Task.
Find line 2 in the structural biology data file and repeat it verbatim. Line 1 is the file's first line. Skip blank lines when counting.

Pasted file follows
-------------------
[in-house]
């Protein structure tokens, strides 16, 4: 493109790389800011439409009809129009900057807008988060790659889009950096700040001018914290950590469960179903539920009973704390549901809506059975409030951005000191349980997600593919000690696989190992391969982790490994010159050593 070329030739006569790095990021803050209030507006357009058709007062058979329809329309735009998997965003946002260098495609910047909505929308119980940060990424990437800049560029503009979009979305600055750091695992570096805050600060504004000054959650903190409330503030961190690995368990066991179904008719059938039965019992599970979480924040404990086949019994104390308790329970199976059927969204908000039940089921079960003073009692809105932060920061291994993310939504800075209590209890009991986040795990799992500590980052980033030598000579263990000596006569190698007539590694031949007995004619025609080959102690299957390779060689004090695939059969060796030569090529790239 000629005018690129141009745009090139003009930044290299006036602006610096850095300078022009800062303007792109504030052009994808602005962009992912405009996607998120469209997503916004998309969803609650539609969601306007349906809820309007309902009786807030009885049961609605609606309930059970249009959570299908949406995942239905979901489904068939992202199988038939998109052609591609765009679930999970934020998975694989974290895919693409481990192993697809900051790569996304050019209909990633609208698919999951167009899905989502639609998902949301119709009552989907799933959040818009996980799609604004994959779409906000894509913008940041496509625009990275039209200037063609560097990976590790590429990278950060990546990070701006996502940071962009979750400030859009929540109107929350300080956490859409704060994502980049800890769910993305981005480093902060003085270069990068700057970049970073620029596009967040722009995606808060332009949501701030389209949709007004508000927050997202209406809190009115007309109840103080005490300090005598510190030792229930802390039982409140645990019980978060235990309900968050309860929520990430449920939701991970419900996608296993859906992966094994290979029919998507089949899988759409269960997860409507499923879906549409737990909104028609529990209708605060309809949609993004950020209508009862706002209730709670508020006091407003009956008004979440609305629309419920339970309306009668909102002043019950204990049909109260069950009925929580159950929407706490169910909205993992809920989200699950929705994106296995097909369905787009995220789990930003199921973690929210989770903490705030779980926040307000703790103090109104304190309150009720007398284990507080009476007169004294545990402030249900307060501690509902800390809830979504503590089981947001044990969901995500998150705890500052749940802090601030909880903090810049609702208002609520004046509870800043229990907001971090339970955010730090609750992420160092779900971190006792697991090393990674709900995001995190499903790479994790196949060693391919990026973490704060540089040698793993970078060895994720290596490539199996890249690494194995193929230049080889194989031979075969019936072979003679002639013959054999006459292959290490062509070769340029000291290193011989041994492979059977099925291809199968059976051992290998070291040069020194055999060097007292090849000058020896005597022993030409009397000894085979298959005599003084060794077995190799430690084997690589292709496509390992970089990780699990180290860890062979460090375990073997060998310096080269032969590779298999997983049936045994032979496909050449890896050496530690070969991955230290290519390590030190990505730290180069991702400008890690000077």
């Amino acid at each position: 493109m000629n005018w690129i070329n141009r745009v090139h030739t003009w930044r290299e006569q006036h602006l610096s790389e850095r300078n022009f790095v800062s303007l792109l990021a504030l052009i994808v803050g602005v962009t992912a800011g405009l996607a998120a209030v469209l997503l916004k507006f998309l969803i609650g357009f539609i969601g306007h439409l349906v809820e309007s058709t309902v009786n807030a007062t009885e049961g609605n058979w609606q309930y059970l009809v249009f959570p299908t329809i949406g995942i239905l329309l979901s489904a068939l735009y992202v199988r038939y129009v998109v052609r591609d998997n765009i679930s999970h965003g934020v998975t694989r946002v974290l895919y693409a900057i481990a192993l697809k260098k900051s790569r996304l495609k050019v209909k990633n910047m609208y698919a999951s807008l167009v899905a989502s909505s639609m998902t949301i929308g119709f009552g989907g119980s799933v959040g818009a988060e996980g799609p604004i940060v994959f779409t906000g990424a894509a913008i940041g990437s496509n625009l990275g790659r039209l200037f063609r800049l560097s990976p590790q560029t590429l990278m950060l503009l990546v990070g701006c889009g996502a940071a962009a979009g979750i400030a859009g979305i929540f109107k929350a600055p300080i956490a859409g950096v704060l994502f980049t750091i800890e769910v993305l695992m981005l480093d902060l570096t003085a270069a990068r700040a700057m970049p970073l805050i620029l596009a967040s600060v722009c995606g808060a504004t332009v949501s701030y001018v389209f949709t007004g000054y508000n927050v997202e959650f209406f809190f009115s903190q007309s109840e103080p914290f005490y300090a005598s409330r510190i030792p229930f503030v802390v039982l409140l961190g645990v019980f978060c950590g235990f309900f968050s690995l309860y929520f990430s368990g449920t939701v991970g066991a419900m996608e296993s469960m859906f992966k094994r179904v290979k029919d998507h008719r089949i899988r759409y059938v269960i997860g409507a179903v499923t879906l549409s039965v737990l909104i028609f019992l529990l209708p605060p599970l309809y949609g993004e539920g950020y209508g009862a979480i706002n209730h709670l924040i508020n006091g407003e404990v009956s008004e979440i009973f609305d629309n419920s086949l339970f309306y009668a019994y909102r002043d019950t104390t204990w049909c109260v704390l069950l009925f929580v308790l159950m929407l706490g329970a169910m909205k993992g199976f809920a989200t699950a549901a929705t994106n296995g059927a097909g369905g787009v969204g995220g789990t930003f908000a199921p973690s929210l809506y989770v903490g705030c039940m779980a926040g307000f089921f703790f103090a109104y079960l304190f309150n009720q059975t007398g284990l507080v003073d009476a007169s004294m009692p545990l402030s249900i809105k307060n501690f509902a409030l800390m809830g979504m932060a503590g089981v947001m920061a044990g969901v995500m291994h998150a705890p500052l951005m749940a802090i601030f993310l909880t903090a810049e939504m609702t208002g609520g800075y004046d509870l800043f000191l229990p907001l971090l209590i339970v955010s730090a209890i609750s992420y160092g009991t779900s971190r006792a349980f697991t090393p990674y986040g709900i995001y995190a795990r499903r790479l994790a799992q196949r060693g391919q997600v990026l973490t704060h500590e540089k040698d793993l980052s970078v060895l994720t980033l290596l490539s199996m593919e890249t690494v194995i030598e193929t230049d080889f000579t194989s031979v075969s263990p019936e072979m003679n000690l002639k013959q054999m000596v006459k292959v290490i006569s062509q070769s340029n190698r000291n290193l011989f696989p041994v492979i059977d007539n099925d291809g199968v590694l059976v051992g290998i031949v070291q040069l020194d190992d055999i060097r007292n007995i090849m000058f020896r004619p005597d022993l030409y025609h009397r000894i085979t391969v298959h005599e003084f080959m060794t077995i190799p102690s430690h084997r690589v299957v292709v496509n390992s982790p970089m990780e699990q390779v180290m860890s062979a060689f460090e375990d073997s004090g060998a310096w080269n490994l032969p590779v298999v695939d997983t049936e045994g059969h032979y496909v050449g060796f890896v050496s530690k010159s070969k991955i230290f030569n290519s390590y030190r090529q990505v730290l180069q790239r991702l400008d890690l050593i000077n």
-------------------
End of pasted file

């Protein structure tokens, strides 16, 4: 493109790389800011439409009809129009900057807008988060790659889009950096700040001018914290950590469960179903539920009973704390549901809506059975409030951005000191349980997600593919000690696989190992391969982790490994010159050593 070329030739006569790095990021803050209030507006357009058709007062058979329809329309735009998997965003946002260098495609910047909505929308119980940060990424990437800049560029503009979009979305600055750091695992570096805050600060504004000054959650903190409330503030961190690995368990066991179904008719059938039965019992599970979480924040404990086949019994104390308790329970199976059927969204908000039940089921079960003073009692809105932060920061291994993310939504800075209590209890009991986040795990799992500590980052980033030598000579263990000596006569190698007539590694031949007995004619025609080959102690299957390779060689004090695939059969060796030569090529790239 000629005018690129141009745009090139003009930044290299006036602006610096850095300078022009800062303007792109504030052009994808602005962009992912405009996607998120469209997503916004998309969803609650539609969601306007349906809820309007309902009786807030009885049961609605609606309930059970249009959570299908949406995942239905979901489904068939992202199988038939998109052609591609765009679930999970934020998975694989974290895919693409481990192993697809900051790569996304050019209909990633609208698919999951167009899905989502639609998902949301119709009552989907799933959040818009996980799609604004994959779409906000894509913008940041496509625009990275039209200037063609560097990976590790590429990278950060990546990070701006996502940071962009979750400030859009929540109107929350300080956490859409704060994502980049800890769910993305981005480093902060003085270069990068700057970049970073620029596009967040722009995606808060332009949501701030389209949709007004508000927050997202209406809190009115007309109840103080005490300090005598510190030792229930802390039982409140645990019980978060235990309900968050309860929520990430449920939701991970419900996608296993859906992966094994290979029919998507089949899988759409269960997860409507499923879906549409737990909104028609529990209708605060309809949609993004950020209508009862706002209730709670508020006091407003009956008004979440609305629309419920339970309306009668909102002043019950204990049909109260069950009925929580159950929407706490169910909205993992809920989200699950929705994106296995097909369905787009995220789990930003199921973690929210989770903490705030779980926040307000703790103090109104304190309150009720007398284990507080009476007169004294545990402030249900307060501690509902800390809830979504503590089981947001044990969901995500998150705890500052749940802090601030909880903090810049609702208002609520004046509870800043229990907001971090339970955010730090609750992420160092779900971190006792697991090393990674709900995001995190499903790479994790196949060693391919990026973490704060540089040698793993970078060895994720290596490539199996890249690494194995193929230049080889194989031979075969019936072979003679002639013959054999006459292959290490062509070769340029000291290193011989041994492979059977099925291809199968059976051992290998070291040069020194055999060097007292090849000058020896005597022993030409009397000894085979298959005599003084060794077995190799430690084997690589292709496509390992970089990780699990180290860890062979460090375990073997060998310096080269032969590779298999997983049936045994032979496909050449890896050496530690070969991955230290290519390590030190990505730290180069991702400008890690000077």